Showing posts from April, 2019

Keeping Giant Manta Rays around Tobago

The recent sighting of a Giant Manta Ray at Buccoo Bay prompts Shivonne Peters, marine scientist, to consider the simple measures needed to keep these and other creatures in Tobago waters, and to build an attractive marine-based tourism industry.   Two weekends ago, beachgoers at Buccoo Bay were startled by the sight of a pair of black fins rising out of the water only a few meters from shore. At first, these fins were presumed to belong to some species of shark; an equally thrilling sight but also rather uncommon along Tobago’s populated beaches. Bathers scampered into ankle-deep waters but remained in awe of the creature that seemed unbothered by their presence. For over half an hour, we watched as this majestic animal, now decidedly not a shark, cruised gracefully along the beach performing the occasional somersault extending parts of its body out of the water. Every evening for the entire week, this animal exhibited the same behaviour and pattern of moveme

Beyond Recycling

Communities around the world are doing more than we know to halt the process of climate change. Many of the initiatives have been collected in the book Drawdown (reduction or decline in greenhouse gases) edited by Paul Hawken; here are some of them. What can you and your community do? There’s a great battle going on. The rise of consumerism as the great index of human progress is pitted against the planet’s natural ability to maintain balance in the face of depleting resources, not just oil and gas and minerals but loss of wildlife and biodiversity. We are in the midst of what is being called the sixth mass extinction.   The previous five mass extinctions took place over millions of years:   443 million years ago: a severe ice age led to sea level falling by 100m, wiping out 60-70% of all species which were prominently ocean dwellers at the time. Then soon after the ice melted leaving the oceans starved of oxygen. 360 million years ago: a prolonged cl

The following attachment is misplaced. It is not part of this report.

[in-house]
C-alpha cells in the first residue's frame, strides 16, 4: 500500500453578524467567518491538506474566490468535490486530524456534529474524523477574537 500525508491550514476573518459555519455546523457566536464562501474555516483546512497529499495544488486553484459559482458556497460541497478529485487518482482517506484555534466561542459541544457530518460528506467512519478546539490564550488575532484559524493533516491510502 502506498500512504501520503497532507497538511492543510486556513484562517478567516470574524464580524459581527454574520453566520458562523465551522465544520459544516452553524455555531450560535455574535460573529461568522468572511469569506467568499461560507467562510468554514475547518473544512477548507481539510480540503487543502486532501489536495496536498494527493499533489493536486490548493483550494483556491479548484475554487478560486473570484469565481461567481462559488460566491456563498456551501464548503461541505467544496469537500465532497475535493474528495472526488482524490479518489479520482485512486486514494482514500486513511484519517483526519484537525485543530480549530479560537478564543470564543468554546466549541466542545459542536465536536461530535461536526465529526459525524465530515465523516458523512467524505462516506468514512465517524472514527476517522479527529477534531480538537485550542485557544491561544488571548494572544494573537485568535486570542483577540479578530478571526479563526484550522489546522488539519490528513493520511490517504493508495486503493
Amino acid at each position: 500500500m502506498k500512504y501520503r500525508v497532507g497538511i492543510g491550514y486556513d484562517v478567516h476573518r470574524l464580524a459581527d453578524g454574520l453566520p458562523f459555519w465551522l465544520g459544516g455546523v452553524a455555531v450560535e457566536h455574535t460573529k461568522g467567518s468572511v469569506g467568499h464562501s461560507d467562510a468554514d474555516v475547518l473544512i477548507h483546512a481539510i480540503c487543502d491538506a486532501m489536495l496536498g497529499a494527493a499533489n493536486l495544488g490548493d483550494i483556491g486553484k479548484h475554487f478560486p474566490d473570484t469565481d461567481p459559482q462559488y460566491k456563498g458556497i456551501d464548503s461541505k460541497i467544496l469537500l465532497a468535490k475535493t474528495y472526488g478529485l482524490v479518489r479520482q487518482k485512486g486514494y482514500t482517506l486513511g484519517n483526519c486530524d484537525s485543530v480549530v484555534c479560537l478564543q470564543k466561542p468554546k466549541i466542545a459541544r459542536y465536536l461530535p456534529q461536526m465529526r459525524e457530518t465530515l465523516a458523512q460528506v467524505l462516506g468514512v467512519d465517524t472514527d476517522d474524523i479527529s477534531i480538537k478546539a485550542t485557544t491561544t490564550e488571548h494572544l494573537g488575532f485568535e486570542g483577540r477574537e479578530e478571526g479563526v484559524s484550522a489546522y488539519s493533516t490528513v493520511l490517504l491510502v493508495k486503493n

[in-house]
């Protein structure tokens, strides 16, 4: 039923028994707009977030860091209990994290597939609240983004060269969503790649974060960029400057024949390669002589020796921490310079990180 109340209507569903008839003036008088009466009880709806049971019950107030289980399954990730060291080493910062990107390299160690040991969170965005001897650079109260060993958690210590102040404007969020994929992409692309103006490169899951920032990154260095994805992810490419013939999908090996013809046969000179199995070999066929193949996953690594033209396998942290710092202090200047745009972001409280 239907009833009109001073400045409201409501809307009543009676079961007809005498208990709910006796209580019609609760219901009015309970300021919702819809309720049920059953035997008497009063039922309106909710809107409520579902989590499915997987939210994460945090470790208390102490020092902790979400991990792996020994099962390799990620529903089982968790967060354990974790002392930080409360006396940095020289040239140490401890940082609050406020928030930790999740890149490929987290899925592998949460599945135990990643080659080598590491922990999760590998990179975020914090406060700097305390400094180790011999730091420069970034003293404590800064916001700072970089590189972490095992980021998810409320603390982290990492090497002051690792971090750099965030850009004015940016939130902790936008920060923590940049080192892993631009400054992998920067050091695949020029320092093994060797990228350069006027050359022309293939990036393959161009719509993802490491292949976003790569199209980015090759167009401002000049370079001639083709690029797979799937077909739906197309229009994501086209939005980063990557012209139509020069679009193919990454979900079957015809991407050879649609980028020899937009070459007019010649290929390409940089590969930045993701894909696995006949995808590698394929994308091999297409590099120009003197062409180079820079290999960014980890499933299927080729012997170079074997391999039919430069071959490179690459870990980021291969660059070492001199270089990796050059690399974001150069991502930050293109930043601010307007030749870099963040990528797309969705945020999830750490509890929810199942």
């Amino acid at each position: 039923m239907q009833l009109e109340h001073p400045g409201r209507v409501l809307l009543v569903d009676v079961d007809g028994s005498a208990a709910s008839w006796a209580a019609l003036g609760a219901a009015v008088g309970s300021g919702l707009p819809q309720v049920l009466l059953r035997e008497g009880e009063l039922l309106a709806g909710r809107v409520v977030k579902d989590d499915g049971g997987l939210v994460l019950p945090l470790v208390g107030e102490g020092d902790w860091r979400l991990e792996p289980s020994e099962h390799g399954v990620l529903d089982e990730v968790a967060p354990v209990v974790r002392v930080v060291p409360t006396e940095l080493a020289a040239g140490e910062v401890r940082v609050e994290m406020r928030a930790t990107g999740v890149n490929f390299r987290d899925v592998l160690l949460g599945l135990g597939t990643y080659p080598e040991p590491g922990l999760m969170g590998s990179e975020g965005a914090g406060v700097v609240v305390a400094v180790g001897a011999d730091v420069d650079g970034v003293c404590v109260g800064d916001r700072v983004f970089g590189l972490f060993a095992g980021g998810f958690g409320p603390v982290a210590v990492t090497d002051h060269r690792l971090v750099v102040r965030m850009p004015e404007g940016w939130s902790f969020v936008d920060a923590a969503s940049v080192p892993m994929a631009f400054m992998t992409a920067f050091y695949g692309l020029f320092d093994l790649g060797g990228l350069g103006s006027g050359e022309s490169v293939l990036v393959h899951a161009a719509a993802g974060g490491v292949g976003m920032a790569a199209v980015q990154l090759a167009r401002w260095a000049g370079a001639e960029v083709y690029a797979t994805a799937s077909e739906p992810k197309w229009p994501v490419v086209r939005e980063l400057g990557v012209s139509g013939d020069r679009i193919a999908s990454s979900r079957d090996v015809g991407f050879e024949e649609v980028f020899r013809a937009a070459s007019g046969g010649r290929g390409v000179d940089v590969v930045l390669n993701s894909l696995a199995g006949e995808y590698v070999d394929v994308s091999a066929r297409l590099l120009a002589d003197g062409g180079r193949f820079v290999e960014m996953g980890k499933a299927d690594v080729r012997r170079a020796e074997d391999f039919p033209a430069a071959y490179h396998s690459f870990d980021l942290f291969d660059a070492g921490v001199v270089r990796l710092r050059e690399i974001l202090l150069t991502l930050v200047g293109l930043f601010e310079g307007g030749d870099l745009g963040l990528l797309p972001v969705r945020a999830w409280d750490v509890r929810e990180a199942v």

The dark side of Bamboo

  Dr Anjani Ganase, marine ecologist, takes a look at the land and specifically one plant that can overgrow areas where forests are cleared. Alongside the cultural utility of bamboo, there is significant cost to the environment as bamboo spreads rapidly, edging out other plants and depleting the soil. Bamboo is the backdrop for picturesque scenes across our island landscapes. They create the settings of perfect postcard wedding photos; and they shape many scenes of Cazabon paintings. Bamboo is literally intertwined into our culture: essential for the celebrations of Divali, the stalks are split and bent and displayed with deyas. Bamboo is also used to make furniture and jewellery. Clumps of bamboo line many roadsides in north Trinidad, and can easily be spotted on the rolling hills of central and south Trinidad. In Tobago, bamboo may be less obvious, but take a closer look at the forests you pass along the windward roads; you will see clumps of bamboo am

The Sounds of Life Underwater

Dr Anjani Ganase, marine biologist, asks us to use our sense of hearing even when exploring under the sea. The sounds of life are some of the clues that scientists can detect on healthy coral reefs.  When we snorkel and dive on coral reefs, the cues are mostly visual. We observe coral, sponges and soft corals of different shapes and sizes, and if we accidentally brush up against a fire coral we are quickly reminded what touch feels like. But have we thought about the sounds we hear from coral reefs? To our untrained ears, the sounds we hear – the cracking and the snapping – are like background radio static. This noisy discord comes from the busy underwater activity from the many reef residents. Reefs are incredibly noisy places and it may be difficult to distinguish particular noises, since some are outside the range of hearing for humans.  Coral reefs with higher coral cover tend to be noisier and have more diverse reef sounds. Turks and Caicos Islands. Photo Credit The Ocea